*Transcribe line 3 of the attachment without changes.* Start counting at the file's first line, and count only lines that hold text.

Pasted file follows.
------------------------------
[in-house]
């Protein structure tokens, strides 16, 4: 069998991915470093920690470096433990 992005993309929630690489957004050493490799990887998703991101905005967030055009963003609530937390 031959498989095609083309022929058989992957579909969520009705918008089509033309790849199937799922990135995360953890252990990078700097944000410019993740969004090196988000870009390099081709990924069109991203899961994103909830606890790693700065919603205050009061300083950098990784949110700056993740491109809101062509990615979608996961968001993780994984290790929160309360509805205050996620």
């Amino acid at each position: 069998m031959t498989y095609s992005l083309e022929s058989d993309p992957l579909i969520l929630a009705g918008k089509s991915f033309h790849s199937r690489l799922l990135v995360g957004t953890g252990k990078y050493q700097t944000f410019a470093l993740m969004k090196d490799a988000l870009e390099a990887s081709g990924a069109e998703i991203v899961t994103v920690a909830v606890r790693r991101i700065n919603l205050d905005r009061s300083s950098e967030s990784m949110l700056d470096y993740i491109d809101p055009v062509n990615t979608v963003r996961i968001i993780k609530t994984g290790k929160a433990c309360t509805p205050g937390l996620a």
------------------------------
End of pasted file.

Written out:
């Amino acid at each position: 069998m031959t498989y095609s992005l083309e022929s058989d993309p992957l579909i969520l929630a009705g918008k089509s991915f033309h790849s199937r690489l799922l990135v995360g957004t953890g252990k990078y050493q700097t944000f410019a470093l993740m969004k090196d490799a988000l870009e390099a990887s081709g990924a069109e998703i991203v899961t994103v920690a909830v606890r790693r991101i700065n919603l205050d905005r009061s300083s950098e967030s990784m949110l700056d470096y993740i491109d809101p055009v062509n990615t979608v963003r996961i968001i993780k609530t994984g290790k929160a433990c309360t509805p205050g937390l996620a």